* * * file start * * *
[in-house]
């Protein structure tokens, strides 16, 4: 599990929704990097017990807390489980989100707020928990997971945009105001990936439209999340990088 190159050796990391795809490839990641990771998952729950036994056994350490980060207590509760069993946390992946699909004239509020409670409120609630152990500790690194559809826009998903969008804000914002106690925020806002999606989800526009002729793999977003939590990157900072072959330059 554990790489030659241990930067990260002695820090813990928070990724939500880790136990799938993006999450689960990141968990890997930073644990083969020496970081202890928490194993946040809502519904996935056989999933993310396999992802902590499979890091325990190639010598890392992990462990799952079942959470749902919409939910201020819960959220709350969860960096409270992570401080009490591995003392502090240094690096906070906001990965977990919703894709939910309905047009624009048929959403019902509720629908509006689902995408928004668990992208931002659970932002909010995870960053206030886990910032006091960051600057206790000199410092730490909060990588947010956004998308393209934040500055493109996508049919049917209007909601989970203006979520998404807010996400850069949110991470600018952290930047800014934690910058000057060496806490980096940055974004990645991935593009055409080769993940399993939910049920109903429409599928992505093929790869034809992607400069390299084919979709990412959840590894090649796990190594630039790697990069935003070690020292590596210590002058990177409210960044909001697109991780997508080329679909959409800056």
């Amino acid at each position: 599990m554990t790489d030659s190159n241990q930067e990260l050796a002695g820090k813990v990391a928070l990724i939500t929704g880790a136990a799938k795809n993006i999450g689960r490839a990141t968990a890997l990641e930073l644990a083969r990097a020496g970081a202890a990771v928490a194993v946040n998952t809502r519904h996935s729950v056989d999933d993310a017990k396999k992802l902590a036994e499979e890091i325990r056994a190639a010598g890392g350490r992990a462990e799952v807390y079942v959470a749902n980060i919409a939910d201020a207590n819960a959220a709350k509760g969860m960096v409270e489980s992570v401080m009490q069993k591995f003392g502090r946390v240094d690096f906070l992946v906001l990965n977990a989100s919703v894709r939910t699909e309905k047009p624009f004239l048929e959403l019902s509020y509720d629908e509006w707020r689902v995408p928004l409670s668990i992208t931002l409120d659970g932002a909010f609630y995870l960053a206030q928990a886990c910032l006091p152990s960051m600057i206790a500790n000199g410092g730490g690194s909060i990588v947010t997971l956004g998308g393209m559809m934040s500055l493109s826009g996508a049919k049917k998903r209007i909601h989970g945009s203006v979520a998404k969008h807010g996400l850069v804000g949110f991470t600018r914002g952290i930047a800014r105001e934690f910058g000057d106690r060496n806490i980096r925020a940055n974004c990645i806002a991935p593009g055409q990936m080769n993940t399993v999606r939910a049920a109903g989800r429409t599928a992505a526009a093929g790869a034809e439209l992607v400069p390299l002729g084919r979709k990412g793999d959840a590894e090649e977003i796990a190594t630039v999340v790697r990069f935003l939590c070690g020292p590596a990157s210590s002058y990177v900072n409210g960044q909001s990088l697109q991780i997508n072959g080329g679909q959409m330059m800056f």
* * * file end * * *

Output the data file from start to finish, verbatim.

[in-house]
């Protein structure tokens, strides 16, 4: 599990929704990097017990807390489980989100707020928990997971945009105001990936439209999340990088 190159050796990391795809490839990641990771998952729950036994056994350490980060207590509760069993946390992946699909004239509020409670409120609630152990500790690194559809826009998903969008804000914002106690925020806002999606989800526009002729793999977003939590990157900072072959330059 554990790489030659241990930067990260002695820090813990928070990724939500880790136990799938993006999450689960990141968990890997930073644990083969020496970081202890928490194993946040809502519904996935056989999933993310396999992802902590499979890091325990190639010598890392992990462990799952079942959470749902919409939910201020819960959220709350969860960096409270992570401080009490591995003392502090240094690096906070906001990965977990919703894709939910309905047009624009048929959403019902509720629908509006689902995408928004668990992208931002659970932002909010995870960053206030886990910032006091960051600057206790000199410092730490909060990588947010956004998308393209934040500055493109996508049919049917209007909601989970203006979520998404807010996400850069949110991470600018952290930047800014934690910058000057060496806490980096940055974004990645991935593009055409080769993940399993939910049920109903429409599928992505093929790869034809992607400069390299084919979709990412959840590894090649796990190594630039790697990069935003070690020292590596210590002058990177409210960044909001697109991780997508080329679909959409800056």
């Amino acid at each position: 599990m554990t790489d030659s190159n241990q930067e990260l050796a002695g820090k813990v990391a928070l990724i939500t929704g880790a136990a799938k795809n993006i999450g689960r490839a990141t968990a890997l990641e930073l644990a083969r990097a020496g970081a202890a990771v928490a194993v946040n998952t809502r519904h996935s729950v056989d999933d993310a017990k396999k992802l902590a036994e499979e890091i325990r056994a190639a010598g890392g350490r992990a462990e799952v807390y079942v959470a749902n980060i919409a939910d201020a207590n819960a959220a709350k509760g969860m960096v409270e489980s992570v401080m009490q069993k591995f003392g502090r946390v240094d690096f906070l992946v906001l990965n977990a989100s919703v894709r939910t699909e309905k047009p624009f004239l048929e959403l019902s509020y509720d629908e509006w707020r689902v995408p928004l409670s668990i992208t931002l409120d659970g932002a909010f609630y995870l960053a206030q928990a886990c910032l006091p152990s960051m600057i206790a500790n000199g410092g730490g690194s909060i990588v947010t997971l956004g998308g393209m559809m934040s500055l493109s826009g996508a049919k049917k998903r209007i909601h989970g945009s203006v979520a998404k969008h807010g996400l850069v804000g949110f991470t600018r914002g952290i930047a800014r105001e934690f910058g000057d106690r060496n806490i980096r925020a940055n974004c990645i806002a991935p593009g055409q990936m080769n993940t399993v999606r939910a049920a109903g989800r429409t599928a992505a526009a093929g790869a034809e439209l992607v400069p390299l002729g084919r979709k990412g793999d959840a590894e090649e977003i796990a190594t630039v999340v790697r990069f935003l939590c070690g020292p590596a990157s210590s002058y990177v900072n409210g960044q909001s990088l697109q991780i997508n072959g080329g679909q959409m330059m800056f």